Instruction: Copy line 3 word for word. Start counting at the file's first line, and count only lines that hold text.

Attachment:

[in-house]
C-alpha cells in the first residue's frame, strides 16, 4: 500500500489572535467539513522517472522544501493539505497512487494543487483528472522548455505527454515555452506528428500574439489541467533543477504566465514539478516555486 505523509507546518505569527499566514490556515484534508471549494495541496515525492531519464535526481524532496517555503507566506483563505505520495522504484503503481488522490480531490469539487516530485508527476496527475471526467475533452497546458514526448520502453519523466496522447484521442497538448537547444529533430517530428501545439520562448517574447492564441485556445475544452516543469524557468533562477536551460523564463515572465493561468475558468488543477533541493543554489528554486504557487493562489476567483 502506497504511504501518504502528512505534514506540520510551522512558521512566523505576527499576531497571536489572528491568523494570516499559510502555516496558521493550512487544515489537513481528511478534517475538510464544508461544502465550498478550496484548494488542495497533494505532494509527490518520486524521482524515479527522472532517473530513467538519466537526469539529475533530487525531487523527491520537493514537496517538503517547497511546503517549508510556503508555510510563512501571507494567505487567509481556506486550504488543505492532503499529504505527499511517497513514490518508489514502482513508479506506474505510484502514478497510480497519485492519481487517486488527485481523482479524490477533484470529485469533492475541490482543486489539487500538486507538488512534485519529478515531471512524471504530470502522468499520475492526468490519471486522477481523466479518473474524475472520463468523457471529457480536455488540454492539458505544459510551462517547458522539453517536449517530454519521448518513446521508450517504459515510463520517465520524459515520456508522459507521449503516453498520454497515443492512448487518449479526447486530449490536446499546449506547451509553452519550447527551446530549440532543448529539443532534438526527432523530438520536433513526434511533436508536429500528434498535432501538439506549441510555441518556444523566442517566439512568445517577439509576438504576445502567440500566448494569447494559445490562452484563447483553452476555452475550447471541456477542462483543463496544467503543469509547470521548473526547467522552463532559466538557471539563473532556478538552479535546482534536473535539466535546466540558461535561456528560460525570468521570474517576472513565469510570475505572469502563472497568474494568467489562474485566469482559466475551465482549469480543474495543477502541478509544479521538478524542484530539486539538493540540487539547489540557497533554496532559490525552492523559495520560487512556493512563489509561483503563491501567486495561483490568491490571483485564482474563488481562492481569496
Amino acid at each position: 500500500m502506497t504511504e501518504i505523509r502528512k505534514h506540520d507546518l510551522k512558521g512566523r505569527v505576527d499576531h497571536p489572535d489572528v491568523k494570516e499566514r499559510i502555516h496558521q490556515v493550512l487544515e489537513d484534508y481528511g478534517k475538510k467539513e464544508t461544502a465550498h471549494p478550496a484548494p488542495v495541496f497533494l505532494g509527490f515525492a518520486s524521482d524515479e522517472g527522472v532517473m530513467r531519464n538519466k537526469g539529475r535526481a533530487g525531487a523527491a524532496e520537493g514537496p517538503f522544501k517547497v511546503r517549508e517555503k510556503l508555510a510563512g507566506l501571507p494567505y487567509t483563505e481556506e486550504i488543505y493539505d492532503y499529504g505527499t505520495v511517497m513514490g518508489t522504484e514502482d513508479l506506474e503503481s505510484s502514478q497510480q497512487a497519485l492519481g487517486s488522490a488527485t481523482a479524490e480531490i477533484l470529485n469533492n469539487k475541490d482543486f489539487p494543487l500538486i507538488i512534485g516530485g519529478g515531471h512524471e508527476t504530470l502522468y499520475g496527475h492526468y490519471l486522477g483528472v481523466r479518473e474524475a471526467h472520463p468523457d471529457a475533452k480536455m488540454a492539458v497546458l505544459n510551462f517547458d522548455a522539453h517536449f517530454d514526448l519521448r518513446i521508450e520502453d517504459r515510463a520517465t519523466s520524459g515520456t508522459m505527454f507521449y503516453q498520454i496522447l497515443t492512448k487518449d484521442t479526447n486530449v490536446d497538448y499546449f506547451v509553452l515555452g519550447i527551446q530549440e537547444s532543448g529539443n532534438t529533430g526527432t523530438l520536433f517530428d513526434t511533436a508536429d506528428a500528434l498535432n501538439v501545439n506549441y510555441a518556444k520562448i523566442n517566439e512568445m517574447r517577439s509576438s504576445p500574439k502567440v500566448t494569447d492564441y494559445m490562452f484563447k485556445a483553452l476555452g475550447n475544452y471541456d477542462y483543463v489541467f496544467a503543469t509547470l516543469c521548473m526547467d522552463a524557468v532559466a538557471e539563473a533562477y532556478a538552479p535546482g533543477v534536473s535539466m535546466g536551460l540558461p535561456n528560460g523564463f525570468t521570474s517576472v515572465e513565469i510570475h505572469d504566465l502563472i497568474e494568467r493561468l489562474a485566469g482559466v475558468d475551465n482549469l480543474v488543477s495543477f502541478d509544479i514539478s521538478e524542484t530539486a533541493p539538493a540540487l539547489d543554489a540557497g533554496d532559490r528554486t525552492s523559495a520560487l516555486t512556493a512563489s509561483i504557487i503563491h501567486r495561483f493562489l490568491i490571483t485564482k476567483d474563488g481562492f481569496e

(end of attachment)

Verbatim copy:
Amino acid at each position: 500500500m502506497t504511504e501518504i505523509r502528512k505534514h506540520d507546518l510551522k512558521g512566523r505569527v505576527d499576531h497571536p489572535d489572528v491568523k494570516e499566514r499559510i502555516h496558521q490556515v493550512l487544515e489537513d484534508y481528511g478534517k475538510k467539513e464544508t461544502a465550498h471549494p478550496a484548494p488542495v495541496f497533494l505532494g509527490f515525492a518520486s524521482d524515479e522517472g527522472v532517473m530513467r531519464n538519466k537526469g539529475r535526481a533530487g525531487a523527491a524532496e520537493g514537496p517538503f522544501k517547497v511546503r517549508e517555503k510556503l508555510a510563512g507566506l501571507p494567505y487567509t483563505e481556506e486550504i488543505y493539505d492532503y499529504g505527499t505520495v511517497m513514490g518508489t522504484e514502482d513508479l506506474e503503481s505510484s502514478q497510480q497512487a497519485l492519481g487517486s488522490a488527485t481523482a479524490e480531490i477533484l470529485n469533492n469539487k475541490d482543486f489539487p494543487l500538486i507538488i512534485g516530485g519529478g515531471h512524471e508527476t504530470l502522468y499520475g496527475h492526468y490519471l486522477g483528472v481523466r479518473e474524475a471526467h472520463p468523457d471529457a475533452k480536455m488540454a492539458v497546458l505544459n510551462f517547458d522548455a522539453h517536449f517530454d514526448l519521448r518513446i521508450e520502453d517504459r515510463a520517465t519523466s520524459g515520456t508522459m505527454f507521449y503516453q498520454i496522447l497515443t492512448k487518449d484521442t479526447n486530449v490536446d497538448y499546449f506547451v509553452l515555452g519550447i527551446q530549440e537547444s532543448g529539443n532534438t529533430g526527432t523530438l520536433f517530428d513526434t511533436a508536429d506528428a500528434l498535432n501538439v501545439n506549441y510555441a518556444k520562448i523566442n517566439e512568445m517574447r517577439s509576438s504576445p500574439k502567440v500566448t494569447d492564441y494559445m490562452f484563447k485556445a483553452l476555452g475550447n475544452y471541456d477542462y483543463v489541467f496544467a503543469t509547470l516543469c521548473m526547467d522552463a524557468v532559466a538557471e539563473a533562477y532556478a538552479p535546482g533543477v534536473s535539466m535546466g536551460l540558461p535561456n528560460g523564463f525570468t521570474s517576472v515572465e513565469i510570475h505572469d504566465l502563472i497568474e494568467r493561468l489562474a485566469g482559466v475558468d475551465n482549469l480543474v488543477s495543477f502541478d509544479i514539478s521538478e524542484t530539486a533541493p539538493a540540487l539547489d543554489a540557497g533554496d532559490r528554486t525552492s523559495a520560487l516555486t512556493a512563489s509561483i504557487i503563491h501567486r495561483f493562489l490568491i490571483t485564482k476567483d474563488g481562492f481569496e